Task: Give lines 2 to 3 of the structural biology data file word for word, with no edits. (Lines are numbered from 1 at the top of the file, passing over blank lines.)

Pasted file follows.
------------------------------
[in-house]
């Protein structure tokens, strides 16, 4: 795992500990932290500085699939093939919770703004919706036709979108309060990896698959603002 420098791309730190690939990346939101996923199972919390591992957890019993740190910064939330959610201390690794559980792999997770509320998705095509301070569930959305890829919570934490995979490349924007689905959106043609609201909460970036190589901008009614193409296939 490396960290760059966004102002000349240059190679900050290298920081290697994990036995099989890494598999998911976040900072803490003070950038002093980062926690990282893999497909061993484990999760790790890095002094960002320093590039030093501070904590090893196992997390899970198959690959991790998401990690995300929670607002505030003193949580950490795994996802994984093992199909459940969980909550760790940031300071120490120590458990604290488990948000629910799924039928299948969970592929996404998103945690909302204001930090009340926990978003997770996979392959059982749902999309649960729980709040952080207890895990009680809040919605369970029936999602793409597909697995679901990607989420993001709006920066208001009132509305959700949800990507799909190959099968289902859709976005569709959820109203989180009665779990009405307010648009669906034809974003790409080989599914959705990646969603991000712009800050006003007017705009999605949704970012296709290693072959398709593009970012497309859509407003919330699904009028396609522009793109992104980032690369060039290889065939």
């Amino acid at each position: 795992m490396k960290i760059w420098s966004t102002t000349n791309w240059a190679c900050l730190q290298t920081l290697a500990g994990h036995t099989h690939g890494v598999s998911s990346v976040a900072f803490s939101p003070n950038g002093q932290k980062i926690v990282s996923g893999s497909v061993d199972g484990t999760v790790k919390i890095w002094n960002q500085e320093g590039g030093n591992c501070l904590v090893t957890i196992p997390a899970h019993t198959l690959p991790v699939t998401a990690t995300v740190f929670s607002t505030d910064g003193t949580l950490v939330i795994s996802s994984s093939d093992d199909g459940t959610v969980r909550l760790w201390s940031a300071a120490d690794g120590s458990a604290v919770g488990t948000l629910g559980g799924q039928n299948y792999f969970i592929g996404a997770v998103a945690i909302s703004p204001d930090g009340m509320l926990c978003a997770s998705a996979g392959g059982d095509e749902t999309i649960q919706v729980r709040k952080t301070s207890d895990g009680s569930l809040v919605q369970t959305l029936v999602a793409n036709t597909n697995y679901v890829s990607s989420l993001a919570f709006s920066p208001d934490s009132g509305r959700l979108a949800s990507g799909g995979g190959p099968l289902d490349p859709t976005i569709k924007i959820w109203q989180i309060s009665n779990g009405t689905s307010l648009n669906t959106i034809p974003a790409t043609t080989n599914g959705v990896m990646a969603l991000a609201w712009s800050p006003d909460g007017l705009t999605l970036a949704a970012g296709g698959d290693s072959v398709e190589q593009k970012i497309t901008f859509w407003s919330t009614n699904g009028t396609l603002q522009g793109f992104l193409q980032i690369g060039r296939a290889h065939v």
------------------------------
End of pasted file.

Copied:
């Protein structure tokens, strides 16, 4: 795992500990932290500085699939093939919770703004919706036709979108309060990896698959603002 420098791309730190690939990346939101996923199972919390591992957890019993740190910064939330959610201390690794559980792999997770509320998705095509301070569930959305890829919570934490995979490349924007689905959106043609609201909460970036190589901008009614193409296939 490396960290760059966004102002000349240059190679900050290298920081290697994990036995099989890494598999998911976040900072803490003070950038002093980062926690990282893999497909061993484990999760790790890095002094960002320093590039030093501070904590090893196992997390899970198959690959991790998401990690995300929670607002505030003193949580950490795994996802994984093992199909459940969980909550760790940031300071120490120590458990604290488990948000629910799924039928299948969970592929996404998103945690909302204001930090009340926990978003997770996979392959059982749902999309649960729980709040952080207890895990009680809040919605369970029936999602793409597909697995679901990607989420993001709006920066208001009132509305959700949800990507799909190959099968289902859709976005569709959820109203989180009665779990009405307010648009669906034809974003790409080989599914959705990646969603991000712009800050006003007017705009999605949704970012296709290693072959398709593009970012497309859509407003919330699904009028396609522009793109992104980032690369060039290889065939």
């Amino acid at each position: 795992m490396k960290i760059w420098s966004t102002t000349n791309w240059a190679c900050l730190q290298t920081l290697a500990g994990h036995t099989h690939g890494v598999s998911s990346v976040a900072f803490s939101p003070n950038g002093q932290k980062i926690v990282s996923g893999s497909v061993d199972g484990t999760v790790k919390i890095w002094n960002q500085e320093g590039g030093n591992c501070l904590v090893t957890i196992p997390a899970h019993t198959l690959p991790v699939t998401a990690t995300v740190f929670s607002t505030d910064g003193t949580l950490v939330i795994s996802s994984s093939d093992d199909g459940t959610v969980r909550l760790w201390s940031a300071a120490d690794g120590s458990a604290v919770g488990t948000l629910g559980g799924q039928n299948y792999f969970i592929g996404a997770v998103a945690i909302s703004p204001d930090g009340m509320l926990c978003a997770s998705a996979g392959g059982d095509e749902t999309i649960q919706v729980r709040k952080t301070s207890d895990g009680s569930l809040v919605q369970t959305l029936v999602a793409n036709t597909n697995y679901v890829s990607s989420l993001a919570f709006s920066p208001d934490s009132g509305r959700l979108a949800s990507g799909g995979g190959p099968l289902d490349p859709t976005i569709k924007i959820w109203q989180i309060s009665n779990g009405t689905s307010l648009n669906t959106i034809p974003a790409t043609t080989n599914g959705v990896m990646a969603l991000a609201w712009s800050p006003d909460g007017l705009t999605l970036a949704a970012g296709g698959d290693s072959v398709e190589q593009k970012i497309t901008f859509w407003s919330t009614n699904g009028t396609l603002q522009g793109f992104l193409q980032i690369g060039r296939a290889h065939v």